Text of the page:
O’Handley has been playing since he was five and was introduced to the sport at a young age by his father Ryan, who played hockey growing up here before going on to play and coach at a high level in Australia.

“He got me on skates and then I kind of fell in love with it.”

At 6’1″, 201 lbs., O’Handley has appeared in 19 games with the Gens, with two goals, seven assists, and 20 penalty minutes.

Japan’s Akane Shiga making North American debut with PWHL Ottawa

Shiga scores against Finland goalkeeper Anni Keisala during a women’s quarterfinal hockey game at the 2022 Olympics

By Celeste Decaire – CBC News

Ottawa’s Professional Women’s Hockey League (PWHL) team has both the new league’s youngest player and its only Japanese player in the same pair of skates.

Akane Shiga, 22, is poised to make her North American pro debut Tuesday night at a sold-out TD Place arena against Montreal.

“I’m still learning English and there’s a long way to go, but just with help from everyone else and the teammates being very thoughtful of the language barriers … I think the communication part has been better than I expected,” she said through translator Madoka Suzuki

According to head coach Carla MacLeod, the language barrier has hardly been a setback.

“[At the] end of the day, the language that we speak is hockey,” MacLeod said, adding that Shiga speaks it very well. 

The defender converted to forward and made her senior national team debut in the 2019 world championship. She then played in the 2022 Olympics, where her team won its group and suffered its only regulation loss in the quarterfinal.

Japan beat Czechia 3-2 in group play that tournament and MacLeod was behind the Czech bench as head coach.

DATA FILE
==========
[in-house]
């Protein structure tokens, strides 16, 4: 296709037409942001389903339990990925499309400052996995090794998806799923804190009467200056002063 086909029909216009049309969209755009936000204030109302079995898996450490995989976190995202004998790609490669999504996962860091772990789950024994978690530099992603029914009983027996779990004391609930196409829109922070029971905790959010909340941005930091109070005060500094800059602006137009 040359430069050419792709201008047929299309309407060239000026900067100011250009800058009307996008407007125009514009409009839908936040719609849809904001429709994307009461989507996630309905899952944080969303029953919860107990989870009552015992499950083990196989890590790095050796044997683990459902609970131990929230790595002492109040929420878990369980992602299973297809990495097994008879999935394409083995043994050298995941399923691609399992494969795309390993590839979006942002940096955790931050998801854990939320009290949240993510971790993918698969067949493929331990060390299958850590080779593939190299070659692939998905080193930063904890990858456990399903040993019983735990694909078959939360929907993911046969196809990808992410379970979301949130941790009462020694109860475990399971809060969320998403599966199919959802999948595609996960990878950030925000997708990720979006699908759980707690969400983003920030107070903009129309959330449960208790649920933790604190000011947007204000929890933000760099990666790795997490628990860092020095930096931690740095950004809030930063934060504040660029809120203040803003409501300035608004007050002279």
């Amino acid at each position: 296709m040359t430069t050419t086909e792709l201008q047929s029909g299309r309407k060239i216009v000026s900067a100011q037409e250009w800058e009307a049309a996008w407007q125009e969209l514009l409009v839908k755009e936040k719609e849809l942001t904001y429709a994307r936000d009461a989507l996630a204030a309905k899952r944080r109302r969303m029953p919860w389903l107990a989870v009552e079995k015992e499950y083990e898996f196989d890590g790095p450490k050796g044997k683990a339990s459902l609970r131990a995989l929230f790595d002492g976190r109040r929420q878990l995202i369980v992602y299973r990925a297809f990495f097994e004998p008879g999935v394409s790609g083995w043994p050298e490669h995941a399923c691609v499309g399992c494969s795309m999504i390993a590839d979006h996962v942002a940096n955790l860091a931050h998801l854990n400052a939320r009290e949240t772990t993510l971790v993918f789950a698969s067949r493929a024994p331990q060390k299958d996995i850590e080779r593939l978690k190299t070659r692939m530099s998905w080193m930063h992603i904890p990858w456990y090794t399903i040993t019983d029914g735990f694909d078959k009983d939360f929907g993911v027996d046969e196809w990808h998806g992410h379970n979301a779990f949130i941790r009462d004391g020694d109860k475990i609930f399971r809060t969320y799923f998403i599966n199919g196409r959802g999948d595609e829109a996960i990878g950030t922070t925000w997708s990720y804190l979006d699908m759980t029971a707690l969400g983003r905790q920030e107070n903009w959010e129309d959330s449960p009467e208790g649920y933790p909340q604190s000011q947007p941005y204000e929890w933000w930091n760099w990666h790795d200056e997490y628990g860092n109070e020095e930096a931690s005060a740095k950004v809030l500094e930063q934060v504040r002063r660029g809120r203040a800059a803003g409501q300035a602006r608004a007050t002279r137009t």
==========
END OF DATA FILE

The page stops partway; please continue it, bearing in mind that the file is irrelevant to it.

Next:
“Obviously she’s an elite athlete within the sport, so it’s easy enough to sort of teach her the hockey side [as she’s] very visual. You can use video, you can draw, you can demo,” MacLeod said. 

Ottawa’s bench boss was also an assistant for the Japanese team at the Sochi Olympics in 2014. Spending a few years in the country, she picked up some words that she uses to give feedback to Shiga. 

“I can randomly speak some Japanese to Akane and she just shakes her head and smiles because she knows I’m just being kind of a dork, but [I’m] trying to be inclusive that way too.” 

All in all, it’s Shiga’s skill that makes her stand out. She started playing hockey at the age of six. 

“I started playing hockey outside, just kind of like pond hockey style, and then just kept playing. I had ambitions to play overseas eventually,” Shiga said.

“So when the opportunity came to try out for Ottawa, it was a no-brainer.”

The hockey competition in North America is much stiffer than in Japan, making Shiga’s leap to the PWHL that much more remarkable.

“I just think that the dream is now available to all of us,” MacLeod said. “It doesn’t matter if you’re a boy or a girl. It doesn’t matter if you’re from Canada, US or Japan or [Czechia] or Germany or Hungary. You have opportunities in our game.”

Shiga made the team out of training camp and has been noted as one of the players to watch for this season. She said her family and friends will be cheering her on, but mostly from a distance.

Here in Ottawa, her nationality is getting recognition from the Ambassador of Japan to Canada.

“A woman, just on her own coming to Ottawa, becoming the big player? She can change the world,”  said Yamanouchi Kanji.

“I think that is a great source for younger generations and also a symbol of the friendship between Canada and Japan — friendship on ice.”

His advice for Shiga this season is simple.

“No matter what they say, just be yourself. Have confidence and do your best.”